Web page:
Amazon reviewer Bill Marsano sums it up nicely:
It’s probably all that “good war” and “greatest generation” stuff that drove Fussell to write this book; he doesn’t have much truck with gooey backward glances, and that will probably make some readers mad. Well, you don’t come to Fussell–author of, among other things, “Thank God for the Atom Bomb, and Other Essays”–for good times. You come to Fussell for the hard stuff.
And here it is his contention that behind and beneath all that “greatest generation” nonsense was the Boys’ Crusade–that last year of the war in Europe when too many things went wrong too often. The generals who’d convinced themselves that this war would not be a war of attrition–i.e., human slaughter–like the last one found they’d guessed wrong. Casualties were horrifyingly high and so huge numbers of children–kids 17-19 years–old were flung into combat. And they were, with the help of the generals, ill-trained, ill-clothed and ill-equipped.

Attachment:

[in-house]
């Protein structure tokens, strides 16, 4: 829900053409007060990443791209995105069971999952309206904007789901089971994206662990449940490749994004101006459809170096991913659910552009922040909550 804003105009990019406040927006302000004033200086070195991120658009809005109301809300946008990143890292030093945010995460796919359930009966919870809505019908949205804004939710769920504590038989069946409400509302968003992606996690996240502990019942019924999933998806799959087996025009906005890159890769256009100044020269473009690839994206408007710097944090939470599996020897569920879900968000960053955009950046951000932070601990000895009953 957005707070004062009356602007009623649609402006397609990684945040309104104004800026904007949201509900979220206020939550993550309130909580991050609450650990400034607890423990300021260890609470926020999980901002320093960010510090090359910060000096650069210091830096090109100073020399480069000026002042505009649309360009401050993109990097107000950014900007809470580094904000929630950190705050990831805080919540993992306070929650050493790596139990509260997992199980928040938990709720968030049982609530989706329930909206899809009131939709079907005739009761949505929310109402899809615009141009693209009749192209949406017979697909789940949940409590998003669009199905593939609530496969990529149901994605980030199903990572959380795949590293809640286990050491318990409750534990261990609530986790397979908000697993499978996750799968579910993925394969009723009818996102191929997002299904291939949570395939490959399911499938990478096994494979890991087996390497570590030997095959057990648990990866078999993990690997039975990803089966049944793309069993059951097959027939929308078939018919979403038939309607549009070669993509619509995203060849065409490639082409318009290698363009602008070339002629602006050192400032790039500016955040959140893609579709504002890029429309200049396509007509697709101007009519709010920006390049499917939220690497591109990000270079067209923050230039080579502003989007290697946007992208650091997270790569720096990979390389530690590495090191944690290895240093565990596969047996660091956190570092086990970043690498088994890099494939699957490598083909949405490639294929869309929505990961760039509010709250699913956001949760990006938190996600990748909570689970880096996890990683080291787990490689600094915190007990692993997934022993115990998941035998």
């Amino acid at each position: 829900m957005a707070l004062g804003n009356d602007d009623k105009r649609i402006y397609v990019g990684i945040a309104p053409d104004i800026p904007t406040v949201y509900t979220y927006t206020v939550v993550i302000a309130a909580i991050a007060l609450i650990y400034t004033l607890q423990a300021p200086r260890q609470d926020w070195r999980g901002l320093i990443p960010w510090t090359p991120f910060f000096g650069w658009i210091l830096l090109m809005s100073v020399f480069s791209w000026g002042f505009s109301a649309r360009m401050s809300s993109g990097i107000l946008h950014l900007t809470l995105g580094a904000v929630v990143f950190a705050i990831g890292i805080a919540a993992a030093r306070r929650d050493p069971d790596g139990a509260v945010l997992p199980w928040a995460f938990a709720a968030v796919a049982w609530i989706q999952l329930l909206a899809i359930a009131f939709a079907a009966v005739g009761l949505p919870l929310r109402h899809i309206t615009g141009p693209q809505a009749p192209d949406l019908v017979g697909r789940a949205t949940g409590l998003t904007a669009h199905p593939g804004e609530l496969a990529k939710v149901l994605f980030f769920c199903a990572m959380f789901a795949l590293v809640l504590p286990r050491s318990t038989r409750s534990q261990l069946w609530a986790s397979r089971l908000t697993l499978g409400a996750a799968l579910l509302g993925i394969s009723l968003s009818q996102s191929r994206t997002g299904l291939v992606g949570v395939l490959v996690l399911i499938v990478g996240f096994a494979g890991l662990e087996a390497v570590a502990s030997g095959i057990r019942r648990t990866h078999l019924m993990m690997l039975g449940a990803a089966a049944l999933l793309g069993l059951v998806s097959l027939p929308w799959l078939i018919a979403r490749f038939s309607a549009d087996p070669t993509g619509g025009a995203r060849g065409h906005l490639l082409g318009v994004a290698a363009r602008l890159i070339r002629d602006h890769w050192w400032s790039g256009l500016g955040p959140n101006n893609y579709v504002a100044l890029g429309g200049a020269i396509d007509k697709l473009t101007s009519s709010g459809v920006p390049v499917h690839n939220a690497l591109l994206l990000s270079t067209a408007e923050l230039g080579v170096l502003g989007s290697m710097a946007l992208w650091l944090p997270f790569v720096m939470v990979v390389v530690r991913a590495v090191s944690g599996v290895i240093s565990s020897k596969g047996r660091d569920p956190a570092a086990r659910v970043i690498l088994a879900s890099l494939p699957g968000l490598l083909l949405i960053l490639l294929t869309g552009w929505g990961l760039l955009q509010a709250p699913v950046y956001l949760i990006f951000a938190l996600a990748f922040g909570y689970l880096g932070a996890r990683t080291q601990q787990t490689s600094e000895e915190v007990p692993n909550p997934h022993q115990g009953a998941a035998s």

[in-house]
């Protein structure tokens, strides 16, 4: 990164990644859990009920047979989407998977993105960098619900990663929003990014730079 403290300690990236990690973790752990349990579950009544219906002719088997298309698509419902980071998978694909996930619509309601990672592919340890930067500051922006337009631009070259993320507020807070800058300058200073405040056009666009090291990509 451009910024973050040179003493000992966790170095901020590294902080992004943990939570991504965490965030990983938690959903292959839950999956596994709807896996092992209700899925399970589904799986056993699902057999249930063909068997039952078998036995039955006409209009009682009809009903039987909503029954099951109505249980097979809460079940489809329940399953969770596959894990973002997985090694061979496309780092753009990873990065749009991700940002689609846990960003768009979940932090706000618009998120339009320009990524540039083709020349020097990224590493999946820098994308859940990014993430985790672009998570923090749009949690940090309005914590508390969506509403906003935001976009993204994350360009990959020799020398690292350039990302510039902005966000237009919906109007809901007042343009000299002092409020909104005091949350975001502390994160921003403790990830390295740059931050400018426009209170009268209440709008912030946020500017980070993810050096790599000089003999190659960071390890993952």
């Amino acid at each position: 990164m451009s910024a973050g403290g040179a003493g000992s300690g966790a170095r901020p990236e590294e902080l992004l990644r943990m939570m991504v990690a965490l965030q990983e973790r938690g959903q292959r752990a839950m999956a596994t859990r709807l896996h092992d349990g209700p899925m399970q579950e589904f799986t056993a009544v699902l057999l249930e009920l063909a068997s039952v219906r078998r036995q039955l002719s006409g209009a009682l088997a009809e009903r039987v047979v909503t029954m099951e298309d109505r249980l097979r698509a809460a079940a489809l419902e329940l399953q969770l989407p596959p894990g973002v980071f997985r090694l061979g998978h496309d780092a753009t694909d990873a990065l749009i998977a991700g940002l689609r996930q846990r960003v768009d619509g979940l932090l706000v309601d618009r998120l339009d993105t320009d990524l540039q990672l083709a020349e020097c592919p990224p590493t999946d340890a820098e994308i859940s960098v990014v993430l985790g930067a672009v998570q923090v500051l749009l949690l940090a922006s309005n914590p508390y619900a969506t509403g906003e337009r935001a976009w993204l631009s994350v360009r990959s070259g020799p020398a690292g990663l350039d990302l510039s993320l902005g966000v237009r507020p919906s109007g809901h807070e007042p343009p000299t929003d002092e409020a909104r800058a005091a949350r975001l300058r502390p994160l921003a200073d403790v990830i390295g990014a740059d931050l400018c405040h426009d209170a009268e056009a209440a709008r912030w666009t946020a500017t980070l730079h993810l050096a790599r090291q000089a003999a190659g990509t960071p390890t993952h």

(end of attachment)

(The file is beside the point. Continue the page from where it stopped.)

They were also faceless ciphers. As Fussell points out, the US Army’s policy was to break up training units by sending individual replacements up to the line piecemeal–one at a time–so they often arrived as strangers among strangers, often addressed merely as “Soldier” because no one knew their names. The result was too many instances of cowardice–both under fire and behind the lines–too many self-inflicted wounds to escape combat. Too many disgraces of every kind because the Army’s system, Fussell says, destroyed the most important factor in the fighting morale of the “poor bloody infantry”–the shame and fear of turning chicken in front of your comrades. Many of these boys–and Fussell is properly insistent on the word boys–funked because they had no comradeship to value.